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Can a couple more aging Alaska athletes make history at Arctic Man?

  • Author: Mike Campbell
  • Updated: December 2, 2017
  • Published April 5, 2017

Snowmachine driver Len Story and skier Eric Heil sit in a trailer before leaving for Arctic Man this week. (Rugile Kaladyte / Alaska Dispatch News)

Will Alaska's year of graybeard champions add two more aging athletes to its 2017 roster of winners when the 32nd annual Arctic Man ski and snowmachine race blitzes through the Hoodoo Mountains this week?

Already, 66-year-old Roxy Wright has dispatched the young bucks of sprint mushing in capturing the Fur Rendezvous World Championship Sled Dog Race in Anchorage and the Open North American in Fairbanks. And in between those victories, 57-year-old Mitch Seavey seized a third Iditarod title while extending his own record as the race's oldest champion.

Now along comes 52-year-old skier Eric Heil and 56-year-old snowmachiner Len Story, who Thursday will take on a bevy of hotshot youngsters in a bid to become the winningest team in this race, the premier event in a weeklong festival that some consider a Motorhead Woodstock, attracting as many as 12,000 people.

So there will be plenty of witnesses if Heil, a physical and health education specialist at Goldenview Middle School, and Story, the CEO of R&M Consultants, celebrate their 20th Arctic Man with a record sixth victory. Their first came in 1993; their last came in 2009.

A win would break a tie between Heil and Story and the team of Tyler Aklestad of Palmer, an Iron Dog snowmachine champion, Marco Sullivan of Squaw Valley, California, a four-time Olympic skier.

"We want to be the first to six," Heil said. "I'm competing against these world-class Olympians. I tend to hang in there on top, and compete pretty strongly on the midsection."

The race is scheduled for 11 a.m. Friday in the Hoodoos, about 82 miles north on Richardson Highway from its intersection with the Glenn Highway, when driving from Anchorage.

Howard Theis, who created the race in 1986 and still runs it, said the purse will total more than $80,000 spread across four races — men's and women's ski and men's and women's snowboard divisions. Entries were still trickling in Wednesday, and 24 people had signed up, far fewer than the 69 racers last year.

On the course, the skier starts atop a 5,800-foot peak known as the Tit, before plunging 1,700 feet in less than two miles to an open area lined with spectators where a high-speed dance with the snowmachiner starts. The skier or boarder grabs a tow rope on the fly and is towed uphill by the snowmachine for about 2.2 miles. Once atop another hill, the skier gets slung downhill for a 1,200-foot dive to the finish.

That produces some serious torque, and Heil is far from 100 percent — in fact, he's not certain he'll be able to race.

His humerus, the long bone in the upper arm between the elbow and shoulder, was fractured a few weeks ago in a fall on the North Face at Alyeska Ski Resort.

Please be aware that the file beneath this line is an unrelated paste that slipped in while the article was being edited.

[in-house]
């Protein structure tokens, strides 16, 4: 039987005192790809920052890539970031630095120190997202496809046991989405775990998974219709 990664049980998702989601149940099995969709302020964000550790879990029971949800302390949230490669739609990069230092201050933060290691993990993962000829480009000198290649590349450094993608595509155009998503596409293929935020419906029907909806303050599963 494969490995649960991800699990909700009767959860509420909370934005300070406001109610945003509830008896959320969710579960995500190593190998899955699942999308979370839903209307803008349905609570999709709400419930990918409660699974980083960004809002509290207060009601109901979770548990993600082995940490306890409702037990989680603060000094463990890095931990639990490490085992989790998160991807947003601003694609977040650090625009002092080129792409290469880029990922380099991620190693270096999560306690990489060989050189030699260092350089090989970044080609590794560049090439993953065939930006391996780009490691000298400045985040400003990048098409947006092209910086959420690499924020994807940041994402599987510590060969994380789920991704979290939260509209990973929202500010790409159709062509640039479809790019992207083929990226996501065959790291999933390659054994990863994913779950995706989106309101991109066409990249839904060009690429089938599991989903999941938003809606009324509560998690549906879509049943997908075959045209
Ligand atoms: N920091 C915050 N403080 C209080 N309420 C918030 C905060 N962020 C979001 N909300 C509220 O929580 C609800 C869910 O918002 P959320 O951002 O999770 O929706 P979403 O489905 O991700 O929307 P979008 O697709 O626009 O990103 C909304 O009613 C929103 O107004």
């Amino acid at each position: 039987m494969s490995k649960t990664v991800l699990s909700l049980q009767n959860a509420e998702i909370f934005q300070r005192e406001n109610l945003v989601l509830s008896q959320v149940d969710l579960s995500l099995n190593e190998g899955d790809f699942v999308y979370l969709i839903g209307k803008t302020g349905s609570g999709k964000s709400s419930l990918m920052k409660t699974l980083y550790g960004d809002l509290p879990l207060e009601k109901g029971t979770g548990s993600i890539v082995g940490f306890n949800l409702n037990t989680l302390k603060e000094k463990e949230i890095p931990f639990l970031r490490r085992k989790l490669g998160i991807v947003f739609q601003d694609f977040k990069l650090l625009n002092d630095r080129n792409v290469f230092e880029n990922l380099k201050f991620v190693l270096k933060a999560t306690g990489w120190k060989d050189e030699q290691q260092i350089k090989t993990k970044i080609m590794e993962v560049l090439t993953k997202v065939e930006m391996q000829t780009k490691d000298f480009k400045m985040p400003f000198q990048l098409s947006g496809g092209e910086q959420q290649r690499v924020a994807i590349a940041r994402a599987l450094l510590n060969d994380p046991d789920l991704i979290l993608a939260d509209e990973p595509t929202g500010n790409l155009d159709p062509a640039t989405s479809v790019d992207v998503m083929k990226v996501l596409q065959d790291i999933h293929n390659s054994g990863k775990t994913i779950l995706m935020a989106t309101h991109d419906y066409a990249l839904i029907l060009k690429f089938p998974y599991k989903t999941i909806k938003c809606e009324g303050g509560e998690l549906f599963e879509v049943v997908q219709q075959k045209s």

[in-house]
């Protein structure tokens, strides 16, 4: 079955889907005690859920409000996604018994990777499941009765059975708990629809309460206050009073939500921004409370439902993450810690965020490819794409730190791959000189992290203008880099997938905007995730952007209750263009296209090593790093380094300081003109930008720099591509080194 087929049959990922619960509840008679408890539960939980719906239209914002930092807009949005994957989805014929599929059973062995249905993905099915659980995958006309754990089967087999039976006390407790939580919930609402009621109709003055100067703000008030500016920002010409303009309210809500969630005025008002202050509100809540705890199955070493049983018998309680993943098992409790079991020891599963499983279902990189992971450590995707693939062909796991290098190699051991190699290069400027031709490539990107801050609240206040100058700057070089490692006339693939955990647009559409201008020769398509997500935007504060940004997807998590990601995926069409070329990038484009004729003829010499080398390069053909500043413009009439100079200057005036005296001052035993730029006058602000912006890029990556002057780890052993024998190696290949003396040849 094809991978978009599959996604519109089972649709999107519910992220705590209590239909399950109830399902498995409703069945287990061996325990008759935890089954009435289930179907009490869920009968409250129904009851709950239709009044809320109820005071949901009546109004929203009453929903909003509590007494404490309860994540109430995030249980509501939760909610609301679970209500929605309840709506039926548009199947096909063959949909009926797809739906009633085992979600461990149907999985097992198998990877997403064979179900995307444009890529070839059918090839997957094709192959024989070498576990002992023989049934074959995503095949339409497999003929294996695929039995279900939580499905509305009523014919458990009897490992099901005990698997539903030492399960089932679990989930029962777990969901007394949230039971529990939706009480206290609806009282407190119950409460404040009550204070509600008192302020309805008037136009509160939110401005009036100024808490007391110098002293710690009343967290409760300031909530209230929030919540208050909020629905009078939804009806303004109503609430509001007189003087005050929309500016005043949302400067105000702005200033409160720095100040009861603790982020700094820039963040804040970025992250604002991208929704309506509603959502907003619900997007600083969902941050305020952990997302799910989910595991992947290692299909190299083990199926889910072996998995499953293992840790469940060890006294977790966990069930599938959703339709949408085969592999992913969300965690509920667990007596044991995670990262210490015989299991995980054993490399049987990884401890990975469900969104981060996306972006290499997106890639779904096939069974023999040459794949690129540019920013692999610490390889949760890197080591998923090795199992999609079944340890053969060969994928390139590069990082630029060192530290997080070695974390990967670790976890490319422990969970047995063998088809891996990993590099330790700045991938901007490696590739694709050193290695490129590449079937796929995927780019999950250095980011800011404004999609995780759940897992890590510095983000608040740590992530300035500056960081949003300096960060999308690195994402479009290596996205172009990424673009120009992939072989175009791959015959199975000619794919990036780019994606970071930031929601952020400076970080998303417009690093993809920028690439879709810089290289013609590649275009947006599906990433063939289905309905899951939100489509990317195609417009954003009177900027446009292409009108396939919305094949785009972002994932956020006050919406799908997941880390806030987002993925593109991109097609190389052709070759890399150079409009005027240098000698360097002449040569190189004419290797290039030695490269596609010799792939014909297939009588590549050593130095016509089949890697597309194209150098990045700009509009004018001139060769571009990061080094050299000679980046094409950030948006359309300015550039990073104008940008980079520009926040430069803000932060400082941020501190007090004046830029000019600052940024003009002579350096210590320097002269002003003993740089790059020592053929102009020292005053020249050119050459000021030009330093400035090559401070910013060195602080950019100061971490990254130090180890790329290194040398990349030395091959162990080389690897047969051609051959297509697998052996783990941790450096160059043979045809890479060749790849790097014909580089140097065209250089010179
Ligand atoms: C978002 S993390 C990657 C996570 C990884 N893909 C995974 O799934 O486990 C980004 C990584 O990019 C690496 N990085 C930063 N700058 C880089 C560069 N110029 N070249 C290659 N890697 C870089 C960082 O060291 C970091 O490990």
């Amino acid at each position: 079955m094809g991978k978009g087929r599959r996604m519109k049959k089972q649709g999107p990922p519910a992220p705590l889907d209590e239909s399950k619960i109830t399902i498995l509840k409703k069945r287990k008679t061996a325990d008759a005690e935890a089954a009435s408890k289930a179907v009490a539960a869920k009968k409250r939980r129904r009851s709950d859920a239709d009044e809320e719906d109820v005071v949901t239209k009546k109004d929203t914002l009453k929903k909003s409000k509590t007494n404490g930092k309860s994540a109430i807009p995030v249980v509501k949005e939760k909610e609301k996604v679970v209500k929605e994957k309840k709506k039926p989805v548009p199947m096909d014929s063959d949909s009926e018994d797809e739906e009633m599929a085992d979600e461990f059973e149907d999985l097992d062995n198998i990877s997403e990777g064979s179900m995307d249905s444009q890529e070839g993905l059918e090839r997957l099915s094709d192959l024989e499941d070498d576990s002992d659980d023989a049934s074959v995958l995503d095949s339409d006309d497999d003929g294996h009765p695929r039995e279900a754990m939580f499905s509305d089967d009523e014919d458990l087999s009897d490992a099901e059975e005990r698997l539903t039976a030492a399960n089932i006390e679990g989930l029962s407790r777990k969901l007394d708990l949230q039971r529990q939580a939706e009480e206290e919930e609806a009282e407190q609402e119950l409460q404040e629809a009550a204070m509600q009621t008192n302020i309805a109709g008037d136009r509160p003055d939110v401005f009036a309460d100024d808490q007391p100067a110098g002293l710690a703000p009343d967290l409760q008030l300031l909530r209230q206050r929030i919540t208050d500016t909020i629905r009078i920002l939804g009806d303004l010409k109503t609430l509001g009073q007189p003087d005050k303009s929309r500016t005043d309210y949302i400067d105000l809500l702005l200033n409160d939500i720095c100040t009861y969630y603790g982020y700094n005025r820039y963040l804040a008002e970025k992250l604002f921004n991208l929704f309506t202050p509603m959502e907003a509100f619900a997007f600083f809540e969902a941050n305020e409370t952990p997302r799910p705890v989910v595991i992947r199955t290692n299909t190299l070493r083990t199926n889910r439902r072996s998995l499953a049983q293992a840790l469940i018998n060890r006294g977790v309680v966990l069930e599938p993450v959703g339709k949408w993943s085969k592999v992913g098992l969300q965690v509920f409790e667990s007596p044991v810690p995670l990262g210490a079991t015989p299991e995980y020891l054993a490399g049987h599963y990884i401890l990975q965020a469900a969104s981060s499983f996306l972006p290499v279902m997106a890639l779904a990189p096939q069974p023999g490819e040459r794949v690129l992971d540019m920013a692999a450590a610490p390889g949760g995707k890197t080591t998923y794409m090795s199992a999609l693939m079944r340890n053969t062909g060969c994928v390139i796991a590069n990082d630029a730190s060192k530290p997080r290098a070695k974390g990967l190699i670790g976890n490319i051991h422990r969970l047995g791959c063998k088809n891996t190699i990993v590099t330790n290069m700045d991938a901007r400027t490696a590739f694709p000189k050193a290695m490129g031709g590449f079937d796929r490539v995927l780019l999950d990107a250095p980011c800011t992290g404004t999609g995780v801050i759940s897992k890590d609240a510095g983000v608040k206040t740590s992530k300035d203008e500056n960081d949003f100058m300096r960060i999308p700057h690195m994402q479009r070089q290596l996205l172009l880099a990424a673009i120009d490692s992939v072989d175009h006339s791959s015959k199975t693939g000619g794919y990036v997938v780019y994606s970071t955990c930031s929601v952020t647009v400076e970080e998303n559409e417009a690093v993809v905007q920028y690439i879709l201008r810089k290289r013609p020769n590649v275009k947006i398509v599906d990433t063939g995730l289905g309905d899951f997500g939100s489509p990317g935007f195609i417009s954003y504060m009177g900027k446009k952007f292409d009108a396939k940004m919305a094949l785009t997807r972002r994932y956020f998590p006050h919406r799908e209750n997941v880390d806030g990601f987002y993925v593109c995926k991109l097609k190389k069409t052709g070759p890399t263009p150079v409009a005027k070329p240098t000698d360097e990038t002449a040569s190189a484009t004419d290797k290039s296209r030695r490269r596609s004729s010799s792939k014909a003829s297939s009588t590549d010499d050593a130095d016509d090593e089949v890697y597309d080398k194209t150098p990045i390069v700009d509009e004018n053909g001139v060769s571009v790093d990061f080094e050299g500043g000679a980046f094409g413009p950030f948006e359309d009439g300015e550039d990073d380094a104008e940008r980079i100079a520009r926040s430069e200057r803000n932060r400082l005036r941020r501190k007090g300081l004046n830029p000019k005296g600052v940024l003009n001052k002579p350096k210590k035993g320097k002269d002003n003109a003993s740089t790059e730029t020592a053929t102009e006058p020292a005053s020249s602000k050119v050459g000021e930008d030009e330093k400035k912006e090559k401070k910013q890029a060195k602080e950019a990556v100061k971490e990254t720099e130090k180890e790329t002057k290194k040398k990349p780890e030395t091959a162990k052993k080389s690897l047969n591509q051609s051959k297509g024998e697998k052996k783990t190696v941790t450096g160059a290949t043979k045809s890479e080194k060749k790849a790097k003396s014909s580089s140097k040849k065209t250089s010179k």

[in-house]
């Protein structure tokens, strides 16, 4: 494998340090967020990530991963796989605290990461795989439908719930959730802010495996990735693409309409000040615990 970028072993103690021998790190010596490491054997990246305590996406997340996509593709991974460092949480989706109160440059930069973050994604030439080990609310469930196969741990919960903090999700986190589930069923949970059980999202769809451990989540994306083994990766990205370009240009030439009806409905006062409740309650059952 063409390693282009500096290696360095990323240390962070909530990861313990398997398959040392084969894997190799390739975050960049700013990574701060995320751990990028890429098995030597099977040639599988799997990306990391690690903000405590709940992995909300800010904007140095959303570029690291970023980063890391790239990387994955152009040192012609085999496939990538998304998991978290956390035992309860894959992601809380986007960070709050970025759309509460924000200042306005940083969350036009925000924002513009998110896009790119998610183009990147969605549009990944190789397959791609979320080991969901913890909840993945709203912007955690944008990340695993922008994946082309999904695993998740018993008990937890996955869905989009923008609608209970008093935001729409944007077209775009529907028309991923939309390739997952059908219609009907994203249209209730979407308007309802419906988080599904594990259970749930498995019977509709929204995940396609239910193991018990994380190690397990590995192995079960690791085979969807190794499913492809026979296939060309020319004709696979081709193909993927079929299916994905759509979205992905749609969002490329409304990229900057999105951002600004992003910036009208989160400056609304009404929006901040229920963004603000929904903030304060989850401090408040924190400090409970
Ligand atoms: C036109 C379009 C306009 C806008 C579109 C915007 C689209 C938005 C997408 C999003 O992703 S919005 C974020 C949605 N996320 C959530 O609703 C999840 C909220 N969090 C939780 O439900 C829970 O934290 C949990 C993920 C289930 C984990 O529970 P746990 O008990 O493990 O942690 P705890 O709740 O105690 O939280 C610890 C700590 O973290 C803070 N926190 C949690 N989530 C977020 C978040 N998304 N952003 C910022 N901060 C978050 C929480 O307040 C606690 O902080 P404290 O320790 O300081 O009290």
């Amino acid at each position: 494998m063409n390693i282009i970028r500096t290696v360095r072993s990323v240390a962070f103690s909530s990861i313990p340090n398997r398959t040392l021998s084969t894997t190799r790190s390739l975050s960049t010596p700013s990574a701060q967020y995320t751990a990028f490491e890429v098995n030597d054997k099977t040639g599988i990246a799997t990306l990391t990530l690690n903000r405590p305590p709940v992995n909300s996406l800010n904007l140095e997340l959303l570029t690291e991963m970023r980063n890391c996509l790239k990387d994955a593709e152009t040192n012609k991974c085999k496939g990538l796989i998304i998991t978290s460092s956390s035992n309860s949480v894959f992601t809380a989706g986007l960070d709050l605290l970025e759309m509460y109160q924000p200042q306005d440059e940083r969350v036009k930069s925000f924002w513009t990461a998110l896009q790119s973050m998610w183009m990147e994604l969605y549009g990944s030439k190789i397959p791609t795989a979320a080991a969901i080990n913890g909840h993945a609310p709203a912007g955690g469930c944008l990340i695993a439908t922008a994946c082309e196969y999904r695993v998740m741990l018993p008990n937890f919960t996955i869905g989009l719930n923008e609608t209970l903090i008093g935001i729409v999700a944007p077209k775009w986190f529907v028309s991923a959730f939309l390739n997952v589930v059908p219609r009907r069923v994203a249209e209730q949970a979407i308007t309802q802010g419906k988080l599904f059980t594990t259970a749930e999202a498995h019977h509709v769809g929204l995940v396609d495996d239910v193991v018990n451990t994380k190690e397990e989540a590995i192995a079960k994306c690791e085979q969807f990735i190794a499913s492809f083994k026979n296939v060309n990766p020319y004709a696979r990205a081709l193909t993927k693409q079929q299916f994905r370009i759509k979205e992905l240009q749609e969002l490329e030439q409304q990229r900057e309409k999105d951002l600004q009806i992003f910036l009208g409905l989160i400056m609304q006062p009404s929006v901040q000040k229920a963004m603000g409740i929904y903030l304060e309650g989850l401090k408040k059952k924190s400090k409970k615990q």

"I crossed the tips of my 215s on the North Face in hard March conditions," he said. "I thought I had broken ribs.

"… I'm in pain 24 hours a day right now, so we'll see what I'm capable of doing when I get up there. If I take another hard fall, that won't be good."

That's not all. In January, Heil had surgery on a torn meniscus in his knee. The meniscus is a piece of cartilage that cushions and stablilzes the joint. Ligaments holding his patella (kneecap) in place don't stretch and relax like they used to.

It's called aging, and every athlete experiences it — though some Alaskans have done a remarkable job of masking it this year.

"Time must be catching up," Heil allowed, "but beyond the injuries, there's a wisdom piece that has a value. I just don't have the equipment or the time on my skis that a lot these younger guys do. I'm basically skiing 14 days a year for a couple of hours each time.

"But we take a lot of pride in what we do. Len is a highly talented, calculating driver. He picks a pretty good line. And together, we've made a great career of it."

The weather looks favorable. Theis described conditions as "gorgeous" Wednesday and the National Weather Service forecast suggests clearing as the weekend approaches.

"I've heard that they had a really cold March," Heil said, "leaving it very hard packed and bumpy. But recently, they had a little bit of new snow. But some grooming can make it superbly fast."

How fast? Heil and Story own the Arctic Man speed record of 91.6 mph, set in 2005 and recorded with a speed gun on one spot on the course. That helped the duo capture their fourth title.

Sullivan and Aklestad set the record of 3 minutes, 52.72 seconds on the 5½-mile course in 2013, averaging 79 mph on a route that includes uphills.

No surprise that the race's motto is "Go fast or go home."